Associated Students, Inc. transitioned from selling plastic water bottles to reusable water bottles that are now available to purchase at all ASI vendor locations including, the Games Center, University Student Union Information and Ticket Center and the Candy Corner.
These reusable bottles will cost $2 and $15, the difference between the two being quality, offering both a high-end and an inexpensive option to students.
Students will have the choice of choosing between two different water bottles, a CSULB-themed black or yellow bottle with the school’s logo printed on it.
ASI began planning to phase out disposable water bottles and replace them with reusable bottles last year, and chair of the University Student Union board Brian Sath said he hopes it will have a positive impact on the environment and campus community. “Essentially, we won’t be making much off of this but any profit we make, we want to put it towards our ASI Beach Pantry,” Sath said. “We want to serve our students as best we can.”
The ASI Beach Pantry offers non-perishable food to aid students who experience food insecurity numerous times a week.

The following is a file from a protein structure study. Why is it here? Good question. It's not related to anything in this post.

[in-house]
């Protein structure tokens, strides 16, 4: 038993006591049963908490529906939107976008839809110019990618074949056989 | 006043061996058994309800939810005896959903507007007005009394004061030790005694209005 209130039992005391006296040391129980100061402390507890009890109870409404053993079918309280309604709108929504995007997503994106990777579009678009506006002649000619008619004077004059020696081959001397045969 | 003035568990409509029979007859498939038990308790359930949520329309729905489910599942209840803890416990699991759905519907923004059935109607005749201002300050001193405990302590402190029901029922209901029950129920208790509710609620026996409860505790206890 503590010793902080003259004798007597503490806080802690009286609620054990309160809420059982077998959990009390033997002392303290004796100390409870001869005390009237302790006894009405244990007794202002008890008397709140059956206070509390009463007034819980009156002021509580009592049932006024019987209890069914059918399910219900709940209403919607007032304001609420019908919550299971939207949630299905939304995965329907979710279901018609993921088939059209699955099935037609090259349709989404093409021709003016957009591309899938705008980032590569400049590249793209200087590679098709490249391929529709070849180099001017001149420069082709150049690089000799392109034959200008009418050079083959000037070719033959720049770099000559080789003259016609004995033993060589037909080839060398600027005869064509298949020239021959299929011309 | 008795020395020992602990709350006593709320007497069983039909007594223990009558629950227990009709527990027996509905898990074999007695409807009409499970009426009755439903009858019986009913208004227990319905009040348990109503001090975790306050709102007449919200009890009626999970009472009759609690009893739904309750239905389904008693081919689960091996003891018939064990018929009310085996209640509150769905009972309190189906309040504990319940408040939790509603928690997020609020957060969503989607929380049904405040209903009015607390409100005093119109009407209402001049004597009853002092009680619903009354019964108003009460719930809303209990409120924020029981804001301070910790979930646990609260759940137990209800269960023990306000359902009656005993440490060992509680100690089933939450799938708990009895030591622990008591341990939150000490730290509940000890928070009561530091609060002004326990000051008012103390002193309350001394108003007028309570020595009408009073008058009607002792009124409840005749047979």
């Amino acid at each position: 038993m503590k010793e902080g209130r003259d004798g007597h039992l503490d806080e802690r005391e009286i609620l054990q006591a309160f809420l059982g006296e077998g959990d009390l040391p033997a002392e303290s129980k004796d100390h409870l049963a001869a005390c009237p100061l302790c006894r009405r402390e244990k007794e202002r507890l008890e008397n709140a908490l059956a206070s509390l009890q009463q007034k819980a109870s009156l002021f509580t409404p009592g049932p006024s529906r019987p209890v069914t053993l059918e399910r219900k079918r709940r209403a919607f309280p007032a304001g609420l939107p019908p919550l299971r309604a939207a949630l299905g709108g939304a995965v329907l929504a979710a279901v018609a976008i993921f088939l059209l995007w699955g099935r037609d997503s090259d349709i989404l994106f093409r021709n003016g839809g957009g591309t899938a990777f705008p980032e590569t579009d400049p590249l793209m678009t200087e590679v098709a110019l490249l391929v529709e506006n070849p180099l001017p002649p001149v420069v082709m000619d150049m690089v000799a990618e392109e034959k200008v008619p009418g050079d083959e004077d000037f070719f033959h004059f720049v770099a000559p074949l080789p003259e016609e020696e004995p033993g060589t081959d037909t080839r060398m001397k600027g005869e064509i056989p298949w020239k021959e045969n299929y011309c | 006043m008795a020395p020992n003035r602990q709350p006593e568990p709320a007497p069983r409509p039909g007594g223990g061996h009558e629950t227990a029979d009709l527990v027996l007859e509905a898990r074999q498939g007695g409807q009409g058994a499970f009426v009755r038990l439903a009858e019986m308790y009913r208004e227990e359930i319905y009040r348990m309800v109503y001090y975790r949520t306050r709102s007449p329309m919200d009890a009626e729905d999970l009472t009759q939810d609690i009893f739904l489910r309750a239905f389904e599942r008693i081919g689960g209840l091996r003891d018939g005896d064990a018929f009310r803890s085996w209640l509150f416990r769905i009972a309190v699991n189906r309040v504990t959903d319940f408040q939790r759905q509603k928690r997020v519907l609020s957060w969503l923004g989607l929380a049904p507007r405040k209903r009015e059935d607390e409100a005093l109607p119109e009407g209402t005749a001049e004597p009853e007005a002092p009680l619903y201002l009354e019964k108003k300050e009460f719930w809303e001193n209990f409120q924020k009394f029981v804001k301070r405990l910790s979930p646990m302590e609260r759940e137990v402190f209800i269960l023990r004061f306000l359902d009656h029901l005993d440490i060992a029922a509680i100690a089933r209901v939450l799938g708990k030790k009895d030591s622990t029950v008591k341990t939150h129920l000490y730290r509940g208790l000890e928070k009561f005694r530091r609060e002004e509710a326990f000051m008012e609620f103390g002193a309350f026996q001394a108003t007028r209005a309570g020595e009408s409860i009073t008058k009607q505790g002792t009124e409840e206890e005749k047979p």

The first step was cleaning their shelves of all disposable plastic water bottles, such as SmartWater, Dasani and Aquafina. The next step, Sath said, is to increase awareness of these reusable water bottles in order to encourage students to purchase one of their own and ditch the environmental and financial costs of plastic.
“We want our whole campus to be sustainable, once we have them on the shelves we want to do a digital campaign to spread the message,” Sath said. “We want people to get something out of this. It’s going to be affordable and reusable to save the environment. We are working towards a more reusable campus and learning more about sustainability.”
The goal is to utilize water hydration stations around campus, but students have mixed feelings about the reusable bottles..
“I think that’s pretty cool because it’s sustainable for the environment and allows us to use less plastic,” said Thy Vu, a third year business marketing major. “However, at the same time I think a lot of students have reusable bottles already so it probably won’t be a popular item.”
Though many students agree switching to reusable water bottles will help the environment, there are opposing sides as to whether or not they should altogether stop selling plastic water bottles on campus.
Freshman computer science major Nicole Reinking said that while she wouldn’t buy a reusable bottle because she already has her own, she thinks ASI is onto something productive. “I do think that it is a good idea to encourage other students to bring their own reusable water bottles or buy one. Water bottles that you throw away can produce a lot of waste if you don’t recycle them.”